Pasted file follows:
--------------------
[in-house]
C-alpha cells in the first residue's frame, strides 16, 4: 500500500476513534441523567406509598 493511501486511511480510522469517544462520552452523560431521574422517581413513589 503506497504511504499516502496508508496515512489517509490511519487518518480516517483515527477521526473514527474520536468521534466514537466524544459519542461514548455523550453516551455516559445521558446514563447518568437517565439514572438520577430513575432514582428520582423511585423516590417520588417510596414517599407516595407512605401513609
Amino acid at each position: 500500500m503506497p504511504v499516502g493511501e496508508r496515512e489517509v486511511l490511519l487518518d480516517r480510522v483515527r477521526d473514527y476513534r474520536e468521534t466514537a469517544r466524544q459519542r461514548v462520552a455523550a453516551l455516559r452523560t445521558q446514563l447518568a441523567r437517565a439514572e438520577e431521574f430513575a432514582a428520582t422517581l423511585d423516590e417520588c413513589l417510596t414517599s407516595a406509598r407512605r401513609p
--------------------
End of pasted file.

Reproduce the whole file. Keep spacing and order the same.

[in-house]
C-alpha cells in the first residue's frame, strides 16, 4: 500500500476513534441523567406509598 493511501486511511480510522469517544462520552452523560431521574422517581413513589 503506497504511504499516502496508508496515512489517509490511519487518518480516517483515527477521526473514527474520536468521534466514537466524544459519542461514548455523550453516551455516559445521558446514563447518568437517565439514572438520577430513575432514582428520582423511585423516590417520588417510596414517599407516595407512605401513609
Amino acid at each position: 500500500m503506497p504511504v499516502g493511501e496508508r496515512e489517509v486511511l490511519l487518518d480516517r480510522v483515527r477521526d473514527y476513534r474520536e468521534t466514537a469517544r466524544q459519542r461514548v462520552a455523550a453516551l455516559r452523560t445521558q446514563l447518568a441523567r437517565a439514572e438520577e431521574f430513575a432514582a428520582t422517581l423511585d423516590e417520588c413513589l417510596t414517599s407516595a406509598r407512605r401513609p